The Indian cobra is native to the Indian subcontinent which includes present day Nepal, Pakistan, India, Bangladesh, and Sri Lanka. It can be found in plains, jungles, open fields and the regions heavily populated by people. Its distribution ranges from sea-level up to 2,000 metres (6,600 ft) above sea-level. This species normally feed on rodents, toads, frogs, birds and other snakes. Its diet of rats leads it to areas inhabited by humans including farms and outskirts of urban areas.
Indian cobras are oviparous and lay their eggs between the months of April and July. The female snake usually lays between 10 to 30 eggs in rat holes or termite mounds and the eggs hatch 48 to 69 days later. The hatchlings measure between 20 and 30 centimetres (7.9 and 11.8 in) in length. The hatchlings are independent from birth and have fully functional venom glands.
The Indian cobra's venom mainly contains a powerful post-synaptic neurotoxin and cardiotoxin. The venom acts on the synaptic gaps of the nerves, thereby paralyzing muscles, and in severe bites leading to respiratory failure or cardiac arrest. The venom components include enzymes such as hyaluronidase that cause lysis and increase the spread of the venom. Envenomation symptoms may manifest between 15 minutes and 2 hours following the bite.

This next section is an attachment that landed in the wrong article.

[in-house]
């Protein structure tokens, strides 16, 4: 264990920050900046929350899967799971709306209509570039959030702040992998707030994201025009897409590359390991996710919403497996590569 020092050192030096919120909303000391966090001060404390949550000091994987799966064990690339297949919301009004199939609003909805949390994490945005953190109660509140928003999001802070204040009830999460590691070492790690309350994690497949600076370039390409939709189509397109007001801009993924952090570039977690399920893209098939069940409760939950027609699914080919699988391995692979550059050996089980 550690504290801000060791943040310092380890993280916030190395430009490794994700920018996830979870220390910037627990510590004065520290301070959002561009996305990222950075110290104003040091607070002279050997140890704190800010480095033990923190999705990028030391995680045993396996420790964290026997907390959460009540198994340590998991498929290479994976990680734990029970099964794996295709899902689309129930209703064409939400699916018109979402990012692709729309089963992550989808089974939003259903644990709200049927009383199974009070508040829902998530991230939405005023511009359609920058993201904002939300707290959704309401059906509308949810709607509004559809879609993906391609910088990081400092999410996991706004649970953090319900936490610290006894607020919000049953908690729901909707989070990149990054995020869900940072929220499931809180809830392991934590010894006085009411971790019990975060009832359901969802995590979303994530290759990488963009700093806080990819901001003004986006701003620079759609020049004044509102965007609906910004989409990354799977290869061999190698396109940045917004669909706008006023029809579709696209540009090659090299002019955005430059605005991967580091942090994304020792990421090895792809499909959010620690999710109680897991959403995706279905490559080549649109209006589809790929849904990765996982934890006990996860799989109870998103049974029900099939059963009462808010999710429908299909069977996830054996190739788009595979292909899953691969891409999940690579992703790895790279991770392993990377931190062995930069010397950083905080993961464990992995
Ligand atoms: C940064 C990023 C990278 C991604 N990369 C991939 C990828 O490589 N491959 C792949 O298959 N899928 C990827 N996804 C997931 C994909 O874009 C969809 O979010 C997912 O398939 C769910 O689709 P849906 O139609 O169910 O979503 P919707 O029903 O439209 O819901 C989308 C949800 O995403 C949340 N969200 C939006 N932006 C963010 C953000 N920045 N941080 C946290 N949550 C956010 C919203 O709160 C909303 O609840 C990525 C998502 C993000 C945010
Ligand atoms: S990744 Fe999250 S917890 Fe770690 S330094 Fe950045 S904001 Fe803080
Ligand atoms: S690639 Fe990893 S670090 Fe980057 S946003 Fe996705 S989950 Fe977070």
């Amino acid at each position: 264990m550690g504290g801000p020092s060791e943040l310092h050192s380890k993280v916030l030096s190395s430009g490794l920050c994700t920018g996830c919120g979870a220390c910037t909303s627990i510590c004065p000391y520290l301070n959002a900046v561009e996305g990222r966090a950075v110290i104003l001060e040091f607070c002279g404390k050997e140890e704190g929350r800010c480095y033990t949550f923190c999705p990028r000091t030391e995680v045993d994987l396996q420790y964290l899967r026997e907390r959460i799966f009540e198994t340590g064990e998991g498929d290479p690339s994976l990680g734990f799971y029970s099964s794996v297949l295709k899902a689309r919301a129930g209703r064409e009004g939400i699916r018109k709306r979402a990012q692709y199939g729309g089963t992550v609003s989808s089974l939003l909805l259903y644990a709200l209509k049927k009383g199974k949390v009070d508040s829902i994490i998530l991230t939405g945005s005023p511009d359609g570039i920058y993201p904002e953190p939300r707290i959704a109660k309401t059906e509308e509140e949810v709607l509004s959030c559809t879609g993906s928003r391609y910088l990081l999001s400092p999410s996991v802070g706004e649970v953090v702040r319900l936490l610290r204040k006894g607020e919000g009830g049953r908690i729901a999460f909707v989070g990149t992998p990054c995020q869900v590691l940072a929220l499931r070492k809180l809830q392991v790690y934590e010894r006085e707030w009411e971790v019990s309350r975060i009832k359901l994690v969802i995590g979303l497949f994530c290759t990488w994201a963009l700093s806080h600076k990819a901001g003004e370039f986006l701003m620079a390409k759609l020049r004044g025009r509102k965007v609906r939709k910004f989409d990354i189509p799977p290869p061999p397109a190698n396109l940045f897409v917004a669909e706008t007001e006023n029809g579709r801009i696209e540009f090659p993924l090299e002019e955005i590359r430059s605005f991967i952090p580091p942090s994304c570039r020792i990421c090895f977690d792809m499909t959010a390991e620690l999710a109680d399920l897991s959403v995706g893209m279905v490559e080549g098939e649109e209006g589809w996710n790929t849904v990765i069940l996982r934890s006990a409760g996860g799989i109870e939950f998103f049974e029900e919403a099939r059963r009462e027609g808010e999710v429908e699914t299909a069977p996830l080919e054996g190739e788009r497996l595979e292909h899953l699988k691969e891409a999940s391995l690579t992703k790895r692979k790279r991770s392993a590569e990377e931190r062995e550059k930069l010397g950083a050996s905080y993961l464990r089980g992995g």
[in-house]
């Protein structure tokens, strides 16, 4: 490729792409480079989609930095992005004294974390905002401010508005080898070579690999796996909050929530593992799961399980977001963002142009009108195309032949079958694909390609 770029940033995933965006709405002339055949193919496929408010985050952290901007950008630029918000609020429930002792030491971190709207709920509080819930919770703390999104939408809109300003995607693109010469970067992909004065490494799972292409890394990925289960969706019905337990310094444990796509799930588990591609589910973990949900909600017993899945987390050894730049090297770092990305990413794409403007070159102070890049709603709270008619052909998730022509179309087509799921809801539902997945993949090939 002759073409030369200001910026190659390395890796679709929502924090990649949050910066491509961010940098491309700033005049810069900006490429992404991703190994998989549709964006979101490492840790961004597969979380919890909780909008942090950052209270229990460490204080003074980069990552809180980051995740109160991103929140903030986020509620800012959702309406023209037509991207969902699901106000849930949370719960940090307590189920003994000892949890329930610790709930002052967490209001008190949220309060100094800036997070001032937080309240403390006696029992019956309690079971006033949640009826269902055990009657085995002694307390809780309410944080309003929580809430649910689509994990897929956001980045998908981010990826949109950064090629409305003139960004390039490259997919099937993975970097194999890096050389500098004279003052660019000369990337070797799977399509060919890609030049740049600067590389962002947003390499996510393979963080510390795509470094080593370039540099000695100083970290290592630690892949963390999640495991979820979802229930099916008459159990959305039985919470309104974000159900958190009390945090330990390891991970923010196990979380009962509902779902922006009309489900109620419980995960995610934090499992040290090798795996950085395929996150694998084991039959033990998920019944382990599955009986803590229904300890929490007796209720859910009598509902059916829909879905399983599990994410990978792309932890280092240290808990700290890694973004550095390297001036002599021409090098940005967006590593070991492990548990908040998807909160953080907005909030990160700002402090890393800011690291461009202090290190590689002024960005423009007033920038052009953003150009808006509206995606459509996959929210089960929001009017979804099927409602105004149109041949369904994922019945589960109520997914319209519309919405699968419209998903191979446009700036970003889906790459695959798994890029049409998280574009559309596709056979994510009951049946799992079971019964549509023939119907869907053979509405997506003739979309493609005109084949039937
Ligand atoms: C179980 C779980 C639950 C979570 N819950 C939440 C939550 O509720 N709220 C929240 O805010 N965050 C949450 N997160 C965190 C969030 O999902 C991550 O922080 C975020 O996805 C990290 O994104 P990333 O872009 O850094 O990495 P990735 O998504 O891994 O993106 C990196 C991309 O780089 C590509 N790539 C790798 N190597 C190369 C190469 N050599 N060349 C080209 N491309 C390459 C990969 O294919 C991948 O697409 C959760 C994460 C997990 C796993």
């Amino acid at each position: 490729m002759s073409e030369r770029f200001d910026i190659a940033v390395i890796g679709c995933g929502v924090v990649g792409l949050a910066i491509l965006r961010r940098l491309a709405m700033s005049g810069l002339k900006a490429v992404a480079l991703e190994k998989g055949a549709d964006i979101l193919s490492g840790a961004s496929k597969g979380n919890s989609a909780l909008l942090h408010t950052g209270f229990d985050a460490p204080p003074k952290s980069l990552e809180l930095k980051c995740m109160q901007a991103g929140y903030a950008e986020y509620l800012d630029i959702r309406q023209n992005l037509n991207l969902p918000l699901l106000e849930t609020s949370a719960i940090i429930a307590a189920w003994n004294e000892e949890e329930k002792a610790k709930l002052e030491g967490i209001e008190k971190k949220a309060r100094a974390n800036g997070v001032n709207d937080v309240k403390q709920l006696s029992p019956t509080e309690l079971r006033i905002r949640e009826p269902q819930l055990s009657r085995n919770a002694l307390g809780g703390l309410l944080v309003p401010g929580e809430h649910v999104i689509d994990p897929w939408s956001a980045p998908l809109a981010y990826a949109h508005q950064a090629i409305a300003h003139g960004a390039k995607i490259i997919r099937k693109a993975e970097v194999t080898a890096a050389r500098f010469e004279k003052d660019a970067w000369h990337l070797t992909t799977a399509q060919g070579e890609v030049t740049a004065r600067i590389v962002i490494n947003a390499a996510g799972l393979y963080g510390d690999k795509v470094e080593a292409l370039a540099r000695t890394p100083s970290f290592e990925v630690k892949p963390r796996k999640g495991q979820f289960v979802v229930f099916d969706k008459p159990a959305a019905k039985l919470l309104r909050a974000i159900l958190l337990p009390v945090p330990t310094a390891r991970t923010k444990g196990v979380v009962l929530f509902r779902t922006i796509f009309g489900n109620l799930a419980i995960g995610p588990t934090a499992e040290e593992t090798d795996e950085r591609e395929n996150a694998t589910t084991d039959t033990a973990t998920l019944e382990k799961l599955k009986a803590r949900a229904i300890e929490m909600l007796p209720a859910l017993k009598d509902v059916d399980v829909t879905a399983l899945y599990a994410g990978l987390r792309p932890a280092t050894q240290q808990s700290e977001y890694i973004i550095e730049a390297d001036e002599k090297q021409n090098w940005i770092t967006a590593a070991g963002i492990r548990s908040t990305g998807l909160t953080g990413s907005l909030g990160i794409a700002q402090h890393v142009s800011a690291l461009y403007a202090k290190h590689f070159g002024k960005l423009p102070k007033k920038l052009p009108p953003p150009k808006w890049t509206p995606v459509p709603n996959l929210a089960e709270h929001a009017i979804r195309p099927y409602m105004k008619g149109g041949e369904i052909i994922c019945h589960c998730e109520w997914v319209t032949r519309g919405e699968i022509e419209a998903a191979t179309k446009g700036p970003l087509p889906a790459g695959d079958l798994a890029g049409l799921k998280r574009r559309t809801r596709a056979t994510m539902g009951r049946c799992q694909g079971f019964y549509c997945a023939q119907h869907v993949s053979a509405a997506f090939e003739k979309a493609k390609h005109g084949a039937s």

In mice, the SC LD50 range for this species is 0.45 mg/kg – 0.80 mg/kg. The average venom yield per bite is between 169 and 250 mg. Though it is responsible for many bites, only a small percentage are fatal if proper medical treatment and anti-venom are given. Mortality rate for untreated bite victims can vary from case to case, depending upon the quantity of venom delivered by the individual involved. According to one study, it is approximately 15–20%. but in another study, with 1,224 bite cases, the mortality rate was only 6.5%.
The Indian cobra is one of the Big four snakes of South Asia (mostly India) which are responsible for the majority of human deaths by snakebite in Asia. Polyvalent serum is available for treating snakebites caused by this species. Zedoary, a local spice with a reputation for being effective against snakebite, has shown promise in experiments testing its activity against cobra venom.